Earlier this week, New York Times media columnist David Carr asked the question that is on the minds of moguls everywhere: Is Google a media company?
AOL cut more than 900 jobs around the world today — 20 percent of its staff — and India took a pretty tough cut from the axe: 400 jobs, according to several sources, and 300 contractors, according to another source. The nice thing for Reuters is that we have a big bureau in Bangalore, not too far from AOL, and plenty of our people know other people there and were able to get important details about the job cuts.
Another high-level AOL executive is heading for the exit door after the company shifted its content strategy again with the $315 million acquisitionof the Huffington Post. David Eun (pictured left), the ex-Googler recruited by AOL Chief Executive Tim Armstrong to be president of AOL media and studios, is leaving. Eun is a causality of the Huff Po purchase that put the charismatic high profile founder Arianna Huffington in charge of AOL’s content.
Time Inc’s Sports Illustrated unveiled the details of another subscription plan for the Samsung Galaxy tablet computer and Android based smartphones — the print version of its parent Time Warner Inc’s “TV everywhere” idea currently touted by Chief Executive Jeffrey Bewkes. Like TV Everywhere, magazines everywhere charges one price for access to content across print and digital platforms.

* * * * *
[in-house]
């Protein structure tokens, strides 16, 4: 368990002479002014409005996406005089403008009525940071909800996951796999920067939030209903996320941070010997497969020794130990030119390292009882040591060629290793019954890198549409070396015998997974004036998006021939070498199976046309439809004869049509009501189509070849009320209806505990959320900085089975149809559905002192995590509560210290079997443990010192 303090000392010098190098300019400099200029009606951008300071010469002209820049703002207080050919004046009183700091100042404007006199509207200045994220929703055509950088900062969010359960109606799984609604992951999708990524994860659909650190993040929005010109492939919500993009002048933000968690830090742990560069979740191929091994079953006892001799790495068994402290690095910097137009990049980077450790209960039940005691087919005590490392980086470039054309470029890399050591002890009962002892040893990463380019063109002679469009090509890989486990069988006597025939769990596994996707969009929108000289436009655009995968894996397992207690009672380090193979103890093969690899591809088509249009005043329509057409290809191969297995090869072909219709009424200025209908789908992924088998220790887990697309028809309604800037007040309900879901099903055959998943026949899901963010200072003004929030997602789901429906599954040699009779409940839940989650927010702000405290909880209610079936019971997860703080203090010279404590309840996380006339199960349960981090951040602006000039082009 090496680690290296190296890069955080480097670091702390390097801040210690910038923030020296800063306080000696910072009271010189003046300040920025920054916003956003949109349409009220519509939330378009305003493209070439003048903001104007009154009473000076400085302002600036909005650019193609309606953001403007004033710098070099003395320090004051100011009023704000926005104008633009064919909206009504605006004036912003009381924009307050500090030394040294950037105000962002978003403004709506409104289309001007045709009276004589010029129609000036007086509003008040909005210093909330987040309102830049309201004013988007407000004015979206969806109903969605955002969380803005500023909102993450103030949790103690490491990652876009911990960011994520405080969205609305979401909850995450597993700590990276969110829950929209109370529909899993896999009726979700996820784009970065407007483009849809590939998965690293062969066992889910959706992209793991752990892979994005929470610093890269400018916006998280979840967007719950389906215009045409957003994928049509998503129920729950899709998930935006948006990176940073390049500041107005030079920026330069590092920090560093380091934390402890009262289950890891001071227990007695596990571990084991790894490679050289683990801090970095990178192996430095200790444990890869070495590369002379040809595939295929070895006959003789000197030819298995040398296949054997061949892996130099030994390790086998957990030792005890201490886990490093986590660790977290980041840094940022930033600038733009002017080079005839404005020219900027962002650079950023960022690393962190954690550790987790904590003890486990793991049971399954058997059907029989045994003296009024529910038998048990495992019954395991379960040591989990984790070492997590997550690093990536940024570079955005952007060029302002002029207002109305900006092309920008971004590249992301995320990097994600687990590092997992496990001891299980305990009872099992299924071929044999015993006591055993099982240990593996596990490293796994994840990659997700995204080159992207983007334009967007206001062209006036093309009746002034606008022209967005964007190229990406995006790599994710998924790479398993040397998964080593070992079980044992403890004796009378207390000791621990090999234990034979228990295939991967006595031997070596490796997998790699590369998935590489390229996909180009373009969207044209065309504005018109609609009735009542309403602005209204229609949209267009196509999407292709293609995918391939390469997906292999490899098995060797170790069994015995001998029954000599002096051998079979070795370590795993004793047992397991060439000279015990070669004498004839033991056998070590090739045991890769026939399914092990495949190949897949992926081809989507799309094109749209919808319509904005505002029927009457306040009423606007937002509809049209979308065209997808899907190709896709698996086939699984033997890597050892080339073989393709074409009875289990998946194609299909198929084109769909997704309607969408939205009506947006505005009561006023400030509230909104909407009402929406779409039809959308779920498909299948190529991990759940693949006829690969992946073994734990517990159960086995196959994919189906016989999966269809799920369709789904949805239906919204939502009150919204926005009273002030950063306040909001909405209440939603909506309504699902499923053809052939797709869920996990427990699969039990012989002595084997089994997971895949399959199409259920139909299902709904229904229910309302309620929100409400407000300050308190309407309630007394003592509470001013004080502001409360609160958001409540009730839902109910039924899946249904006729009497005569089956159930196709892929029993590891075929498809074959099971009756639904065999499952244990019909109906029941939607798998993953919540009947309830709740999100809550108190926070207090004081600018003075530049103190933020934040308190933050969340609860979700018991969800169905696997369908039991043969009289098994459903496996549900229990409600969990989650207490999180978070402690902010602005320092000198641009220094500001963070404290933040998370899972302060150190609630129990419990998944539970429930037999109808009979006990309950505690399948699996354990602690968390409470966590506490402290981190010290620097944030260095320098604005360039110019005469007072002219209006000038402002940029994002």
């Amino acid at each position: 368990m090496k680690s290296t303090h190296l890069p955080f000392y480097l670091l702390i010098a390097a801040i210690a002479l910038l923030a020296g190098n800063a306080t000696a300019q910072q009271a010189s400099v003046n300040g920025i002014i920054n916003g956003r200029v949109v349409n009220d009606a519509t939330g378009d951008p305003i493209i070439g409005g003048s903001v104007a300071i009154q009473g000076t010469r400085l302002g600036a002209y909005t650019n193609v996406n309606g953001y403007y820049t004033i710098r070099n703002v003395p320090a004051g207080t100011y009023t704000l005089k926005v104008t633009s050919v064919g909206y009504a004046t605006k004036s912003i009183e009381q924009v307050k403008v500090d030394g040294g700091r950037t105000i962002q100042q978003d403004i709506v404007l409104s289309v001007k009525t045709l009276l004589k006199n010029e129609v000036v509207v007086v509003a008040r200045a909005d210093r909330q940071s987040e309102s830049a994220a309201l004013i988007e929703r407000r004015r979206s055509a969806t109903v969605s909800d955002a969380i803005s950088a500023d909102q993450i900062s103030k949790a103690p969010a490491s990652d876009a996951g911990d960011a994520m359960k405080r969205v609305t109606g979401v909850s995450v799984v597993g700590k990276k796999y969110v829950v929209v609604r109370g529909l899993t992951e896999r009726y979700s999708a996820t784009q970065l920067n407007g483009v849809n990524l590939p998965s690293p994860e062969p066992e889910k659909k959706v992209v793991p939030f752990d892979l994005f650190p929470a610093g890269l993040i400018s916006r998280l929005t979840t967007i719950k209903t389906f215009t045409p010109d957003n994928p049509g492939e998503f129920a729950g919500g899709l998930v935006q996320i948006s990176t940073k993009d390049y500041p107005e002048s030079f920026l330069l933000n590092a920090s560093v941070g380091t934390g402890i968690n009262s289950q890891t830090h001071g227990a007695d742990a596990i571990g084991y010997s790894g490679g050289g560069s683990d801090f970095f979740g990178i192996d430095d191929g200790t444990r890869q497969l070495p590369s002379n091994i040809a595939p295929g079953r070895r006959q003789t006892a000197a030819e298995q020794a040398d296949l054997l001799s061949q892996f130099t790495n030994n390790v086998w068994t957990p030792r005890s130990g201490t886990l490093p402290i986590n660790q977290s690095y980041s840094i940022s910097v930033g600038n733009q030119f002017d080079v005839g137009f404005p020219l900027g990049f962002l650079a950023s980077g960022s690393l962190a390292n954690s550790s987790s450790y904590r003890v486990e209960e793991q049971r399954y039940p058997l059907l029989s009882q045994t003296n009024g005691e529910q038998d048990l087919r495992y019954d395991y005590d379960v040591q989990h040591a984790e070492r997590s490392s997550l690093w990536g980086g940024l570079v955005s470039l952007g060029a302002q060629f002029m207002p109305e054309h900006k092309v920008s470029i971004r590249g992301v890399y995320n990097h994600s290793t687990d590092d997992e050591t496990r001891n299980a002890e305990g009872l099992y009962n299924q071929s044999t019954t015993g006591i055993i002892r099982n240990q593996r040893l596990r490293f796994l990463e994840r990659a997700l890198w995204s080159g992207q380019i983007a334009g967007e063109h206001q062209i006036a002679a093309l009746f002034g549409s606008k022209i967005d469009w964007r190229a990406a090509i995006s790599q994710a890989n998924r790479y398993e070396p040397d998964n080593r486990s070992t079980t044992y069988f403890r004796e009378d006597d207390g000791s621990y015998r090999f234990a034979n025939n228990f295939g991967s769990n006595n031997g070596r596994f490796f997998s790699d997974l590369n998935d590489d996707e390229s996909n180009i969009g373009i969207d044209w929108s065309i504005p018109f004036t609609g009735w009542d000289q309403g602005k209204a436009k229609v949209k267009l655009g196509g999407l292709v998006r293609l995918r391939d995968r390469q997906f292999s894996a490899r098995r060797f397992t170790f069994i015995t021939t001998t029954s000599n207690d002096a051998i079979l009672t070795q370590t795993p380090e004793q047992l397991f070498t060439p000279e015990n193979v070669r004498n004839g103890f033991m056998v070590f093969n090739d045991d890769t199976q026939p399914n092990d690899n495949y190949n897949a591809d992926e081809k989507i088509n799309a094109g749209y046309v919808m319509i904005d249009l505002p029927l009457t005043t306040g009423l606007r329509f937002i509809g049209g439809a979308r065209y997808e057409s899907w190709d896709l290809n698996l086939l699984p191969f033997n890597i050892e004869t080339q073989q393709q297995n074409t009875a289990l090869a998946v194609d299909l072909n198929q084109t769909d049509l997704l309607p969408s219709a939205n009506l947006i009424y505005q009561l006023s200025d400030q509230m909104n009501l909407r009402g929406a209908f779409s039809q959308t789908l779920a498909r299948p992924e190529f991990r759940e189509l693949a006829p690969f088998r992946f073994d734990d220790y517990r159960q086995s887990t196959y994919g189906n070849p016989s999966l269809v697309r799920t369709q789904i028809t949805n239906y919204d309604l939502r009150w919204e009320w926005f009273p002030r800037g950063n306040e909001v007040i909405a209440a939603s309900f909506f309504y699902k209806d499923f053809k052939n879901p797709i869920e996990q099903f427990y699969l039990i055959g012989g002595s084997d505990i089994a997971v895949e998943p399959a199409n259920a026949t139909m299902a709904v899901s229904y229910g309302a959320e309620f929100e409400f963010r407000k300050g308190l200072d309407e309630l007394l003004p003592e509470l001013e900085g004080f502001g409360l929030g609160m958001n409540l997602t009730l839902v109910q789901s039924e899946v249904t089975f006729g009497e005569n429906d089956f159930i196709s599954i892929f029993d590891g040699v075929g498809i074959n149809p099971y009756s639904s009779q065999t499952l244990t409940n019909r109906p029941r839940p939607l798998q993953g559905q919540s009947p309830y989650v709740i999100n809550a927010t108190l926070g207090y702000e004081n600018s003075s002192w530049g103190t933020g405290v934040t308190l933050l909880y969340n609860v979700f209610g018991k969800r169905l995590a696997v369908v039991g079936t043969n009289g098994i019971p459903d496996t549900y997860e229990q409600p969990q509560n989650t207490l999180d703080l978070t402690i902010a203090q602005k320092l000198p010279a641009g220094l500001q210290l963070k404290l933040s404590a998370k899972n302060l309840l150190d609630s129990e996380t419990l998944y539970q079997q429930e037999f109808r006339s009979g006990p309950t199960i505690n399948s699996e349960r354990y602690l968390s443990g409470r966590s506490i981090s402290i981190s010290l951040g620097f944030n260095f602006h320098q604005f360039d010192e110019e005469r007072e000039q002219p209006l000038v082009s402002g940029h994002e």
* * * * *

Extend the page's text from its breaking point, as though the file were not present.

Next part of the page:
Warren Buffett has always had a sweet spot in his heart for newspapers. Until he didn’t. In recent years, Buffet — once a paper boy, now a newspaper owner — has been quite vocal about the prospects of the industry. For instance in 2009 during a Berkshire Hathaway gathering in Omaha he told investors that the newspaper industry had the possibility of “unending losses” and that Berkshire would not buy most newspapers in the U.S. at any price.
It’s almost time again for the Super Bowl, which means this is when all the talk starts about those famous, and famously expensive, commercials. Just how expensive? Kantar Media came out with a study today that shows Anheuser-Busch InBev, Pepsi, Walt Disney, General Motors, Coca-Cola have combined to spend nearly $600 million on Super Bowl ads over the last 10 years. For those of you bad with numbers, that’s more than half-a-billion dollars. Keep in mind, General Motors wasn’t even part of the game for 2009 or 2010.
Tech nerds and gadget geeks over the age of 35 should have no trouble recalling the company Ziff Davis — a former publishing powerhouse home to such magazines as Computer World, PC Week and Red Herring. Ziff’s glory days were in the 1980s and 1990s and it scaled dizzying heights as its magazines groaned under the strain of advertising. Media observers would weigh issues of say Computer World for sport not unlike putting the September issue of fashion mags on the scales.
Innovation doesn’t know what day it is. It’s also true that we never seem to predict the most interesting things which actually do happen. Oh sure — years of speculation preceded Apple’s iPad announcement last January. But did anyone actually figure on the iPad?